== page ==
As an example, there is an overstatement of the importance in his life of the Zoroastrian background of Baba 's family. While the background is there, it is not true that this has resulted in a marked Zoroastrian flavor in Baba 's later activities.
Nor is the author free from criticism in such important elements as his interpretation of the dependability of ideas expressed in various works attributed to and published under the name of Meher Baba. He emphasizes that Baba's utterances go through the filter of interpretation and transcription of dependable but still very human scribes. While this is factually true, the comment that we really do not have Baba's word is a potential Pandora's box of future misunderstandings. No one who has sat in the presence of Baba and observed the infinite care with which Baba works over and corrects minutely all messages given out by him can agree with the substance of Purdom's viewpoint in this case. The point is a technicality of importance to one concerned with the infinite precision of the physicist, and not to one whose goal is to begin his approach to Baba through the medium of his works.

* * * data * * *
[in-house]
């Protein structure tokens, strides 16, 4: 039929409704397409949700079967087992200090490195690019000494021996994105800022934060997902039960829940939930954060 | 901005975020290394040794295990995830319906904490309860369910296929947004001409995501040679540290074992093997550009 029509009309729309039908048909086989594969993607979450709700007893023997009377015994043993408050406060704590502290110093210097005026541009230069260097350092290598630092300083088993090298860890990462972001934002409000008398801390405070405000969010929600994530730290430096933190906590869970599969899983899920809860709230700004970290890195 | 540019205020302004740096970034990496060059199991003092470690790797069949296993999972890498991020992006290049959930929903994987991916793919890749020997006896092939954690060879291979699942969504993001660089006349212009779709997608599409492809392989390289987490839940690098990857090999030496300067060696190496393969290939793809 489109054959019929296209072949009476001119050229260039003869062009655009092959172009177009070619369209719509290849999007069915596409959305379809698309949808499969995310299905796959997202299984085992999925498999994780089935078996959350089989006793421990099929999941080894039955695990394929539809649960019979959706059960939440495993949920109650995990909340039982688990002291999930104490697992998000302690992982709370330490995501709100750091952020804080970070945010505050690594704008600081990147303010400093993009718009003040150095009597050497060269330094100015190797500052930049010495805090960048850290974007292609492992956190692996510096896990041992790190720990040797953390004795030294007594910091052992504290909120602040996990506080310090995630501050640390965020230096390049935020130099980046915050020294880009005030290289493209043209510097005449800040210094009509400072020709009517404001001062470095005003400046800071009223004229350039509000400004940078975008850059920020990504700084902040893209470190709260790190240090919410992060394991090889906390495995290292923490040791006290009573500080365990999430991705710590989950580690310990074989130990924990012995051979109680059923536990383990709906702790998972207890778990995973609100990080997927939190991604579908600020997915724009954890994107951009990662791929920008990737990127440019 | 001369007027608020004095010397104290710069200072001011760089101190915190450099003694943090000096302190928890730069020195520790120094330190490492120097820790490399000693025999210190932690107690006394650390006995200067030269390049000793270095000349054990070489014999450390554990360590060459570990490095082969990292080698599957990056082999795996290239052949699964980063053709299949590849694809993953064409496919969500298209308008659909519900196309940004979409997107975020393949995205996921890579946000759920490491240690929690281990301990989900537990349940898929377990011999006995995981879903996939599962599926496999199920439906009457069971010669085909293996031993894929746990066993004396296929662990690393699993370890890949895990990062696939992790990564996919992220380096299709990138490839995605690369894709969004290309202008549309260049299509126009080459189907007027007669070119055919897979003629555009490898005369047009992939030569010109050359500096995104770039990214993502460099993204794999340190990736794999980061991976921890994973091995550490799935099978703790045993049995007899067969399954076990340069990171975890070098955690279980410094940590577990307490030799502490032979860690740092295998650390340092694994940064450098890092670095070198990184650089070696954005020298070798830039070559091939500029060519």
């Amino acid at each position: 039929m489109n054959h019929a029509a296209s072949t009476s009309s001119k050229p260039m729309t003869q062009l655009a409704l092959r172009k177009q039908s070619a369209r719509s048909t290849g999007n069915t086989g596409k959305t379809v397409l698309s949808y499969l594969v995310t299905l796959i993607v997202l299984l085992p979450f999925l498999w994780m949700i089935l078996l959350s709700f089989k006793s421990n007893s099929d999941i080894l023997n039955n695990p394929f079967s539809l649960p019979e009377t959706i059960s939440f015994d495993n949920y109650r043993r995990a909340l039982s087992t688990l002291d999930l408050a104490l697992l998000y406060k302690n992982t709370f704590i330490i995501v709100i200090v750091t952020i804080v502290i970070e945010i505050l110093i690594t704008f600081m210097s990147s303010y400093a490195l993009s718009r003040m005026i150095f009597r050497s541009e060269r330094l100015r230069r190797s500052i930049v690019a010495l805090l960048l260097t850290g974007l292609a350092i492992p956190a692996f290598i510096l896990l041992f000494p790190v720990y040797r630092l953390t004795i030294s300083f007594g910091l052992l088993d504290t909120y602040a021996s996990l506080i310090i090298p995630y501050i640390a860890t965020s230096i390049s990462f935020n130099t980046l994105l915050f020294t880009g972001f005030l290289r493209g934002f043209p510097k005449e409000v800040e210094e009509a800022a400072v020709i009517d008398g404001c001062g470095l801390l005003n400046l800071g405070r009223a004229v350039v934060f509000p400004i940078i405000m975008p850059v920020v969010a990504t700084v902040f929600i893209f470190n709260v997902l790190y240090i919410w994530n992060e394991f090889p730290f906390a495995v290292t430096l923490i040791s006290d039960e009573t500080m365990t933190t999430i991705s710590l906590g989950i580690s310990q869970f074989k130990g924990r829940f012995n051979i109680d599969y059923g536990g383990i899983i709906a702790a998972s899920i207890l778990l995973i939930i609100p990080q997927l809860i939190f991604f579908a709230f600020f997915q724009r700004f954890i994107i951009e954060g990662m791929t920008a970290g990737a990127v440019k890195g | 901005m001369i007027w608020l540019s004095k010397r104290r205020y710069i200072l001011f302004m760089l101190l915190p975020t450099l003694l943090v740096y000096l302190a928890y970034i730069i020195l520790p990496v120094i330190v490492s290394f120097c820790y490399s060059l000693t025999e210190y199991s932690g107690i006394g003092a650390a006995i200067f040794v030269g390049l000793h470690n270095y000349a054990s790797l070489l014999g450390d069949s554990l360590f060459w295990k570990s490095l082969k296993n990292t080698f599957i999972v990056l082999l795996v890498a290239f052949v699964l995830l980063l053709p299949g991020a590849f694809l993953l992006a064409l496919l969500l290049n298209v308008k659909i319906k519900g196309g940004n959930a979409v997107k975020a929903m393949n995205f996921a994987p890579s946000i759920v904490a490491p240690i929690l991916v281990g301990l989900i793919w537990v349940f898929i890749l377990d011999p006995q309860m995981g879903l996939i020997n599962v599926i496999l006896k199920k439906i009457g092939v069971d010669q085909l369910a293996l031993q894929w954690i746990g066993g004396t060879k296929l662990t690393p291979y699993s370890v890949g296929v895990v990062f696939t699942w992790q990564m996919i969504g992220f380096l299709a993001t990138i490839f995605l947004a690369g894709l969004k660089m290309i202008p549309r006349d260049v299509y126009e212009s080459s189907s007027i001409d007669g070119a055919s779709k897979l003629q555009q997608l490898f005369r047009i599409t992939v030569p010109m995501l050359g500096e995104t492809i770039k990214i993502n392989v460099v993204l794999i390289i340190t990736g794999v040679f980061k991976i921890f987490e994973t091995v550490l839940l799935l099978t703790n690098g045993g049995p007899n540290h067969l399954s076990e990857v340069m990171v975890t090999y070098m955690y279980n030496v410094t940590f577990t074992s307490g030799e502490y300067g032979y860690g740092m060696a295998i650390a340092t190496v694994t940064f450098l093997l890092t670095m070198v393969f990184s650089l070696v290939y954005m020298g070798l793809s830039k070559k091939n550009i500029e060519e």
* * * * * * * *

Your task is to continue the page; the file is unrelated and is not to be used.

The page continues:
The author miscasts or is confused in his understanding of Babas comments on the development of consciousness, which is clearly given in God Speaks as being complete when the soul takes on its first human incarnation. Mr. Purdom also deals disappointingly briefly with the 1956 Sahavas held at Myrtle Beach and elsewhere, which were extensive and filled with many illuminating discourses which might well have been substituted for some of the less enlightening dialogue quoted in The God-Man.
There are further interpretations the author makes in this second section concerning the philosophy of Meher Baba which would not seem accurate, but as astute an adventurer in the realm of philosophy and words as Mr. Purdom leaves one on the whole with a feeling of considerable gratitude. It will be hoped that a future edition of this valuable source book will have corrected these peripheral flaws.
As Charles wrote me, "The God-Man is not a revision of The Perfect Master but an entirely new book." However, it does follow the structure of The Perfect Master: first, as factual an account of His life as possible, followed by the authors interpretations. He has extended the life story from 1936 to 1962. These are the years of Baba's life and work that have been the most difficult to assess― even for those constantly with Baba: the mast work, the New Life Phase, the Fiery Free life, The Final Declaration.